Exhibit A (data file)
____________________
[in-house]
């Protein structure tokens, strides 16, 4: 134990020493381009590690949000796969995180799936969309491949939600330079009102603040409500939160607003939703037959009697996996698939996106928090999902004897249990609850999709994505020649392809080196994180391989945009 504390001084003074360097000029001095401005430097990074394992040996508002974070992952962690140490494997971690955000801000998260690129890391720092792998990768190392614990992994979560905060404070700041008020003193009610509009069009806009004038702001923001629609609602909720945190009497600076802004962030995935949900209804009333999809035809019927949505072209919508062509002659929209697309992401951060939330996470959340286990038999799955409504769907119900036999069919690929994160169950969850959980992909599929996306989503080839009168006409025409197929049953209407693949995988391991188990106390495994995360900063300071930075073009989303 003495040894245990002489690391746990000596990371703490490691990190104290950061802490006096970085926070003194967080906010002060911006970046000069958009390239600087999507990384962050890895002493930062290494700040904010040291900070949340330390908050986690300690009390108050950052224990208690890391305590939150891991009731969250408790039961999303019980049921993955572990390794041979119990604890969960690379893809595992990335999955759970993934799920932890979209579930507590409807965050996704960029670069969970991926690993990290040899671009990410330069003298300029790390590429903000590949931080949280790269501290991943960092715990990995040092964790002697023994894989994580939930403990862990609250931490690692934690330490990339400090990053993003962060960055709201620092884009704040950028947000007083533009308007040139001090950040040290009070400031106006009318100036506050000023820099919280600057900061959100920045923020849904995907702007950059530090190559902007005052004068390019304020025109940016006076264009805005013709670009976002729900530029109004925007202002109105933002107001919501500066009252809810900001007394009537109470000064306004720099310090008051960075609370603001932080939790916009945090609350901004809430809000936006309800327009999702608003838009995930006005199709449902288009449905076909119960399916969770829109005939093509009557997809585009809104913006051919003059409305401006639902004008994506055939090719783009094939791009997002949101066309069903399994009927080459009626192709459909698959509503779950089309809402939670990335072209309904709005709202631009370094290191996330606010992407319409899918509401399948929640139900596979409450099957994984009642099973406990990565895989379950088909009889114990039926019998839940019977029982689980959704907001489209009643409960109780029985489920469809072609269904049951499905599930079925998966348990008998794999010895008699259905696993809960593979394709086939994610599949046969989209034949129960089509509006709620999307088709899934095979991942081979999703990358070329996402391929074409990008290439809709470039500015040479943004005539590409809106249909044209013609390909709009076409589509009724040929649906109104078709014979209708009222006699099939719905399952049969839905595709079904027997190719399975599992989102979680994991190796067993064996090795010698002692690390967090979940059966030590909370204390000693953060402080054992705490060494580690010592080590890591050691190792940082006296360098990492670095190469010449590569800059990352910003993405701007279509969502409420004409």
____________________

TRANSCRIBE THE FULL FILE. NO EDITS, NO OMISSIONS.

[in-house]
């Protein structure tokens, strides 16, 4: 134990020493381009590690949000796969995180799936969309491949939600330079009102603040409500939160607003939703037959009697996996698939996106928090999902004897249990609850999709994505020649392809080196994180391989945009 504390001084003074360097000029001095401005430097990074394992040996508002974070992952962690140490494997971690955000801000998260690129890391720092792998990768190392614990992994979560905060404070700041008020003193009610509009069009806009004038702001923001629609609602909720945190009497600076802004962030995935949900209804009333999809035809019927949505072209919508062509002659929209697309992401951060939330996470959340286990038999799955409504769907119900036999069919690929994160169950969850959980992909599929996306989503080839009168006409025409197929049953209407693949995988391991188990106390495994995360900063300071930075073009989303 003495040894245990002489690391746990000596990371703490490691990190104290950061802490006096970085926070003194967080906010002060911006970046000069958009390239600087999507990384962050890895002493930062290494700040904010040291900070949340330390908050986690300690009390108050950052224990208690890391305590939150891991009731969250408790039961999303019980049921993955572990390794041979119990604890969960690379893809595992990335999955759970993934799920932890979209579930507590409807965050996704960029670069969970991926690993990290040899671009990410330069003298300029790390590429903000590949931080949280790269501290991943960092715990990995040092964790002697023994894989994580939930403990862990609250931490690692934690330490990339400090990053993003962060960055709201620092884009704040950028947000007083533009308007040139001090950040040290009070400031106006009318100036506050000023820099919280600057900061959100920045923020849904995907702007950059530090190559902007005052004068390019304020025109940016006076264009805005013709670009976002729900530029109004925007202002109105933002107001919501500066009252809810900001007394009537109470000064306004720099310090008051960075609370603001932080939790916009945090609350901004809430809000936006309800327009999702608003838009995930006005199709449902288009449905076909119960399916969770829109005939093509009557997809585009809104913006051919003059409305401006639902004008994506055939090719783009094939791009997002949101066309069903399994009927080459009626192709459909698959509503779950089309809402939670990335072209309904709005709202631009370094290191996330606010992407319409899918509401399948929640139900596979409450099957994984009642099973406990990565895989379950088909009889114990039926019998839940019977029982689980959704907001489209009643409960109780029985489920469809072609269904049951499905599930079925998966348990008998794999010895008699259905696993809960593979394709086939994610599949046969989209034949129960089509509006709620999307088709899934095979991942081979999703990358070329996402391929074409990008290439809709470039500015040479943004005539590409809106249909044209013609390909709009076409589509009724040929649906109104078709014979209708009222006699099939719905399952049969839905595709079904027997190719399975599992989102979680994991190796067993064996090795010698002692690390967090979940059966030590909370204390000693953060402080054992705490060494580690010592080590890591050691190792940082006296360098990492670095190469010449590569800059990352910003993405701007279509969502409420004409």